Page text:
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Too many anime deal with immensely-powerful, insidious, oppressive, greed-driven, categorically evil, boring systems with real-world parallels to politics and/or religion, leaving the audience no doubt who to root against. It takes great skill and care to contrive a similarly powerful system with the initial trappings of malignancy that refrains from doling out facile moral conclusions that go down easy. Sunday Without God does this. Neither pure evil nor easy answers exist in this world. For all its imposing battlements and foreboding towers, Ortus is a dazzling, wondrous place, surging with life despite the status of its citizens.

In the last episode we opined: “Why should Ortus change if their system is working out brilliantly for them?” In this episode, we get the answer: they shouldn’t. Death isn’t some curse or dark affliction: death comes to all. No one, not even Hampnie, can escape it, or ever will. But Ortus is proof that burial need not immediately follow death, at least for all. On a planet abandoned by God, a measure of mankind dwells in a heaven of their own making—imperfect, but serene.

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Rating: 9 (Superior)

 

Kamisama no Inai Nichiyoubi – 04

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Sunday Without God continues to impress with its flair for quickly and efficiently building its world and mythos without losing the sense of awe and grandeur. With one last glance at the valley that was her entire world, she, Yuri and Scar set off in rundown old Volkswagen Kombi, and the scale of the world expands exponentially, along with the possibilities.

Kiriko, the young mugging victim they find in the back seat, serves as their key to the first landmark on their journey, and awe-wise, it’s quite a doozy. Ortus, population 1 million-plus, is one of those vast, gorgeous old city-states we love to see in fantasy works. The episode perfectly captures the wonder and excitement in the lush way the city is lit the first time Ai sees it. Ai is a particularly easy heroine to like and connect with, since like us she’s seeing everything for the first time, and soaking it up like a sponge.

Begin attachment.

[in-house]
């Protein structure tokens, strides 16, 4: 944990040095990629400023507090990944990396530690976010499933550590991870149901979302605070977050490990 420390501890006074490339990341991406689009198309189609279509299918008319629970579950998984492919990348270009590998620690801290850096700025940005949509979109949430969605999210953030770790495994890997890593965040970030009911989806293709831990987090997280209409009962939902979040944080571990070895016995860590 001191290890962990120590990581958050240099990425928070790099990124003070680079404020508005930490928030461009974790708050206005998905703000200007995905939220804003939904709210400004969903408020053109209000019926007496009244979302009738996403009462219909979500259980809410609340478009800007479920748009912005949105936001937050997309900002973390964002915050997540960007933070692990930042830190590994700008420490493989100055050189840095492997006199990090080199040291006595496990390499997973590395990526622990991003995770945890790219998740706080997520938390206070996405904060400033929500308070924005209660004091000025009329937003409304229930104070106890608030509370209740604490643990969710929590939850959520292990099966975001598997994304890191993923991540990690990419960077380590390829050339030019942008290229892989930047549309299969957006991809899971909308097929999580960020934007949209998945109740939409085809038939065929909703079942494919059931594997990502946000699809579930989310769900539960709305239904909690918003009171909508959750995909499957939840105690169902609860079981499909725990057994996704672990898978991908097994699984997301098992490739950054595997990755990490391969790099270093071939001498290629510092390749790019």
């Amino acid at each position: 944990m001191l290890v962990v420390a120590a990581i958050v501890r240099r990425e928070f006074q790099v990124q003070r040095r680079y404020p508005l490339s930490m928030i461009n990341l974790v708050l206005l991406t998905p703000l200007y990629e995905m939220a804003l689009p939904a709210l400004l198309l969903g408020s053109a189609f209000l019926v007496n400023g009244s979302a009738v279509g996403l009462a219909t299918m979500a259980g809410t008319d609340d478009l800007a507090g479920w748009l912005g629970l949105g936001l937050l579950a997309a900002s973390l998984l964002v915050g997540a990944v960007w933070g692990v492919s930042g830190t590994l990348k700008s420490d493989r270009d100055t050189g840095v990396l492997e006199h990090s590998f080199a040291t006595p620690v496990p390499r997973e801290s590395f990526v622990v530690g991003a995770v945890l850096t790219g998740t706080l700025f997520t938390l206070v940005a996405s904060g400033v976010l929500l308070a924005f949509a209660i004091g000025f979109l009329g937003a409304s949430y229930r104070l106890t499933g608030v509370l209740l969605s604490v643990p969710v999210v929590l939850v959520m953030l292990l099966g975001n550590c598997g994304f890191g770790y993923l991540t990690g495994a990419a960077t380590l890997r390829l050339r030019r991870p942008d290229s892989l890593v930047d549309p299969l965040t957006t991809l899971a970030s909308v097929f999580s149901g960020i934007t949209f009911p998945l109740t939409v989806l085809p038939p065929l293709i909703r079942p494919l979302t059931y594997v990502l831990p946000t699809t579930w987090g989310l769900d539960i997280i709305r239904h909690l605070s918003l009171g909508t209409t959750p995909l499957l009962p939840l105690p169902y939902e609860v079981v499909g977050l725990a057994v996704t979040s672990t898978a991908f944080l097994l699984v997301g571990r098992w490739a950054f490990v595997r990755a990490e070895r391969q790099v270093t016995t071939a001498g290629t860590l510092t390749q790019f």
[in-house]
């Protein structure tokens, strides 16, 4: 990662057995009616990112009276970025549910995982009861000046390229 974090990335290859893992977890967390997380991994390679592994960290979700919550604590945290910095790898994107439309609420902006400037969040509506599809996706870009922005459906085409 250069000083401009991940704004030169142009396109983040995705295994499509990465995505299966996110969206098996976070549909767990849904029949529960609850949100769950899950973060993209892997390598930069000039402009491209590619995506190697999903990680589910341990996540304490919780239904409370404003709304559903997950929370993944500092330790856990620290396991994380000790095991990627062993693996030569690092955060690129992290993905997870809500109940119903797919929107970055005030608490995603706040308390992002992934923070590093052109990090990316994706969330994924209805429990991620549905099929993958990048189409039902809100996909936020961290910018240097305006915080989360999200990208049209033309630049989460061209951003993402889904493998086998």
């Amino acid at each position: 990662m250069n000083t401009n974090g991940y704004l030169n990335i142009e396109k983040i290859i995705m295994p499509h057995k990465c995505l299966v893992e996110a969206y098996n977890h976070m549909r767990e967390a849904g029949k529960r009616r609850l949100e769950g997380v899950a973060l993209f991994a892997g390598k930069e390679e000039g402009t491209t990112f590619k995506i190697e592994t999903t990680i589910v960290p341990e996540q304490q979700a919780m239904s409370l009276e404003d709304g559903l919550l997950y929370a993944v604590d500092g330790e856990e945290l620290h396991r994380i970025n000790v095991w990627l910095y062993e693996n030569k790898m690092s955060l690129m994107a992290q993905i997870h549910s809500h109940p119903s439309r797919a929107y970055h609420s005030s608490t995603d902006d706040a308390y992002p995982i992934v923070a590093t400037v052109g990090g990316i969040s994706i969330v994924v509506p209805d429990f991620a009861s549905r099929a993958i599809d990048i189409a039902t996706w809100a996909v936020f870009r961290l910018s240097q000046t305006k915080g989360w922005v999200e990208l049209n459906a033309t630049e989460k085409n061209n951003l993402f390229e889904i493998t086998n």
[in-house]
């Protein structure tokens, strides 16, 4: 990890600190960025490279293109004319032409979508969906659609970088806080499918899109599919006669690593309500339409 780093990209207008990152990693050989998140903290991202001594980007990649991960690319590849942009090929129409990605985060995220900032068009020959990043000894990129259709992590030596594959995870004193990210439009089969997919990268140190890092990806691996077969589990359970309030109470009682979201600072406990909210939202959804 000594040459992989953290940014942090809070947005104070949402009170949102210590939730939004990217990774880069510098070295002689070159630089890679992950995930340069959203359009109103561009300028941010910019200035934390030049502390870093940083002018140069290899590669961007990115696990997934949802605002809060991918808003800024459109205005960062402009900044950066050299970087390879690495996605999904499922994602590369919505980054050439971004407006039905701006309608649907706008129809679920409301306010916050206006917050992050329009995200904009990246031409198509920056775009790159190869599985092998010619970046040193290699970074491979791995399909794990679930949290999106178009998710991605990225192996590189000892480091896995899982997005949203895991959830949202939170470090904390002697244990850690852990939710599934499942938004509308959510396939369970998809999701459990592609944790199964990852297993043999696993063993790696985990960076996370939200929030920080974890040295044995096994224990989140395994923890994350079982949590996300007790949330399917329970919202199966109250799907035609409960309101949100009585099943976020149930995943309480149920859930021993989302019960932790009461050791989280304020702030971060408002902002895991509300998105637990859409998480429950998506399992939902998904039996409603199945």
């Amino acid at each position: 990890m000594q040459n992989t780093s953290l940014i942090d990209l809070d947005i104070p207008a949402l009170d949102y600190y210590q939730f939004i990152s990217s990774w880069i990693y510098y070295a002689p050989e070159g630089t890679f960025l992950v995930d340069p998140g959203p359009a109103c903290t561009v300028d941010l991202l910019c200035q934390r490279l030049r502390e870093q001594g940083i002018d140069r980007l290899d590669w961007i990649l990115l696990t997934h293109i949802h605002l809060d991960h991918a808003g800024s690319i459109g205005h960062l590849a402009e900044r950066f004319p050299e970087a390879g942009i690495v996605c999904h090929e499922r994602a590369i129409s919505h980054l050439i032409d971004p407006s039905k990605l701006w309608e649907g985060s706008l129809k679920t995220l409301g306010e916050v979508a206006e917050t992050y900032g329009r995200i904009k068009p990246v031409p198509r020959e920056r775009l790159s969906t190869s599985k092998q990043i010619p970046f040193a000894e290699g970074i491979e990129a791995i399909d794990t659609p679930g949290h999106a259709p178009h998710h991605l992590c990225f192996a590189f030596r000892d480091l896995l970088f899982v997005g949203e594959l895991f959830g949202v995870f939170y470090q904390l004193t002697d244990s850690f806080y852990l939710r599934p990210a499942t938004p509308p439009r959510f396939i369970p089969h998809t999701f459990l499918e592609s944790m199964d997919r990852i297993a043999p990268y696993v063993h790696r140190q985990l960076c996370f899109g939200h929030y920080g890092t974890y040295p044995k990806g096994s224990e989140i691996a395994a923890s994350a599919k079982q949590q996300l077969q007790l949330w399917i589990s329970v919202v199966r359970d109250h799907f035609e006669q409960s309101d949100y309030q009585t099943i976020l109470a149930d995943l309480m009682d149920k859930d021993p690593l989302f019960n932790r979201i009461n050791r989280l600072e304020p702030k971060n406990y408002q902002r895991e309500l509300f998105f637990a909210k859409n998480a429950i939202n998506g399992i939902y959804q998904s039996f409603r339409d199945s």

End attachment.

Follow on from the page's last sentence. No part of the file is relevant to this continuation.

Regarding her youthful enthusiasm about her mission to Save The World That God Abandoned as recited to Kiriko, we appreciate nods to the fact Ai is still twelve after all (her ‘out of the mouth of babes’ moment to Pox/Rex was also adorably (adorbs?) meta).

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But Ortus doesn’t just represent a new paradigm for what constitutes the world, but also fundamentally calls into question Ai’s defining ideals, when it’s explained to her Ortus is a city-state of, by, and for the dead, and the dead alone.

Commenter Cytrus told us Ai wasn’t in store for more Foes-of-the-Week like he gang that killed her father, but rather “systems, truths and ideals,” something we’re decidedly jazzed about; that’s far more interesting than glorified zombie-hunting. Ortus is one of those systems; an ordinary city full of ordinary people living ordinary lives, only they’re all technically dead; a place where the very idea of a gravedigger is anathema; and yet a place that Ai cannot deny has just as much as right to exist as she does.

What’s sad for Ai is that the living and dead aren’t co-existing; the living who trade with Ortus are segregated. Without the aid of the Kindly Kiriko and Pox/Rex, Ai wouldn’t have even been able to enter the city. When she sneaks out she has to wear a mask, and even then, a random passerby grabs her playbill and curtly tells her to leave. Thus “Saving the World” may not mean giving all of the dead a burial, but finding a way to bring people together.

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Rating: 9 (Superior)